What kind of Love allows the option of leaving? The answer came to me suddenly this morning as I lay in my bed wondering whether N was equally disturbed by the loud noises coming from outside our building. Knowing his morning routine so well, I knew he was undoubtedly awake, though no longer here with me. There is only One form of love that provides an Exit Option, and it's the form that people are often most comfortable with: Love of Self. In many ways and for many reasons, this can be chalked up to Self-Preservation.
"I love you, but I can't take this anymore," which can be broken down logically to:
Desire to avoid conflict/Desire to ignore painful issues > Love for the belovedor Desire to protect self from getting hurt > Potential that beloved will be hurt
But is that true Love, when we know that love is not supposed to seek its own? What good is Love that is "unending" if the end result is that we leave behind the people who love us most to their own devices? Is that Tough Love or is it Counterfeit?
Undoubtedly, there is a great deal of pain one must take upon themself in administering any brand of Tough love, and where Self Love trumps Love of Another, a hedonistic approach will ultimately be preferred - one in which pain is minimized for the Absent lover and consequently maximized for the lover left behind. The equation - and results - becomes tougher on all parties involved. But how do you really quantify Love?
"I know he still loves me, even though he left me," I said as I gripped my knees with both hands and looked into his eyes as though I had all the confidence in the world in what I was saying.
"I don't know that you know what you think you know," he said.
This was Thinkspeak, undoubtedly designed to rob me of my conviction in the matter or to force me to question my own assumptions, however ill-conceived or comforting they might be to me. I just stared coldly back. I did not realize then that he was only applying cold logic to what I'd said. I decided to revise my statement, "I know he loved me as much as he was capable of loving another person." He seemed satisfied with that -- though I'm sure it's only because in the end he got me to admit on some small level that N's love was tainted or that I had been deceived. (A hollow victory, if you ask me.) Still, his words followed me long after our time together had ended and gnawed at my vainly concealed discontent throughout the night.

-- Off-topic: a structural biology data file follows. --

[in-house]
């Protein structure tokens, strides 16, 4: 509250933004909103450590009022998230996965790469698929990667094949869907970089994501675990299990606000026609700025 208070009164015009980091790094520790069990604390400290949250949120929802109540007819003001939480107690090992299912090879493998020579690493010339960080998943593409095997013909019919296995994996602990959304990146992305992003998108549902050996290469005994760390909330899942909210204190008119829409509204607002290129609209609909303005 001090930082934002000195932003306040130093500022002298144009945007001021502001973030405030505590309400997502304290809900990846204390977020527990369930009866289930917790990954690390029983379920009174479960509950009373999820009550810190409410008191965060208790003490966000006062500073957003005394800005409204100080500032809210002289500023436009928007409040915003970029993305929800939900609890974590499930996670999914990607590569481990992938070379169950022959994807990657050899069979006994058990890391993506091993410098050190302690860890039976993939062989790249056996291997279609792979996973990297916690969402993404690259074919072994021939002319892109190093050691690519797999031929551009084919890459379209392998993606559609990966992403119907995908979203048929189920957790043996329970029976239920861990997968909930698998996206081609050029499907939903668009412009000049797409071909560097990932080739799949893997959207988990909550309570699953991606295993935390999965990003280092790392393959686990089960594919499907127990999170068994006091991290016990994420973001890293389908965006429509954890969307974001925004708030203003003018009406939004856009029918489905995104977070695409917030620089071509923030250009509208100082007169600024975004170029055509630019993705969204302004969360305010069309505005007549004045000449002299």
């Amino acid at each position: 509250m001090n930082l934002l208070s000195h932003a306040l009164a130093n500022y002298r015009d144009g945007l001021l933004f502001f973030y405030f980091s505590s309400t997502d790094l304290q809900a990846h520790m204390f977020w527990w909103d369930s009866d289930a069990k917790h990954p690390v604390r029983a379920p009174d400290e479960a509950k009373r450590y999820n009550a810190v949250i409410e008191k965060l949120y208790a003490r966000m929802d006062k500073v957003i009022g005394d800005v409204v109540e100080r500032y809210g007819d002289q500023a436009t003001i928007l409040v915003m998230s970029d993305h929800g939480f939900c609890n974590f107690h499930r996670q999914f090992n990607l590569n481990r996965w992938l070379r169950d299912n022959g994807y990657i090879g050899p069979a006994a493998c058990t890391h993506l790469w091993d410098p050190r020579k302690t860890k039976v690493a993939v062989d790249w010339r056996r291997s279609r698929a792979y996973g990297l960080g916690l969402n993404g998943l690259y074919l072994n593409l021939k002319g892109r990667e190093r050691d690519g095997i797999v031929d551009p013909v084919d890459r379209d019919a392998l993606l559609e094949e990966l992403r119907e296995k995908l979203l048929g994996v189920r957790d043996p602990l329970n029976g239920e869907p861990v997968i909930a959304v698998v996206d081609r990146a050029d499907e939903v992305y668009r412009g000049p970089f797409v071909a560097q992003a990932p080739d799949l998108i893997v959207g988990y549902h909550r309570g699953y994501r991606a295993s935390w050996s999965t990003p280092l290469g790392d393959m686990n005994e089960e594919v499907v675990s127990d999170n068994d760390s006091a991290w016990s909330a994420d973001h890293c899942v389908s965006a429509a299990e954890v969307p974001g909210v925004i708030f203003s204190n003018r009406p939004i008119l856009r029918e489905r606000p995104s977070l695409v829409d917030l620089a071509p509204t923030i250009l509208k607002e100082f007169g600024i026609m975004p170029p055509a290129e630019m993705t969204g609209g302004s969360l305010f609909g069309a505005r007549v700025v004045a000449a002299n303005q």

Why did I need to believe that N had loved me or might love me still? What purpose could it serve any longer? Was it a matter of a pride -- needing to be reassured that I had not been deceived? Was it a matter of having something from the past to hold on to -- a time to look back on and say "I was really loved?" (Surely for me, that is no small matter.) Or was it just a means of avoiding the unalterable truth: that in the end, whatever the logical breakdown or equation, N left me. Logically speaking, given the end result, saying he still loved me was little more than a parting gift. Maybe that's what I've been avoiding. Has my faith in his love become a poor justification for my own love? In any case, the further I break it down, the more I realize, that justified or not - and whether or not I ever have it "all figured out" - nothing changes. If all I have left is the Love in my heart, I have something, and what have I to lose by clinging to it? Peace of mind maybe? But that's a whole other equation... and I'm weary of logic this morning...
Sometimes, there is no sense to be made. Sometimes the only logical choice is to hold on to what is real for us even when there is no justification -- until we better grasp the truth. Eventually, we'll lose our crutches, and hopefully when that happens we won't be crushed by the weight of them when we fall... we undoubtedly will again. At least I'll do so knowing that I fought to hold on -- as illogical as that will surely sound to anyone who hasn't loved with utter disregard for their own heart. The love I have, unrequited as it may surely be, is still my own. There's strength in that.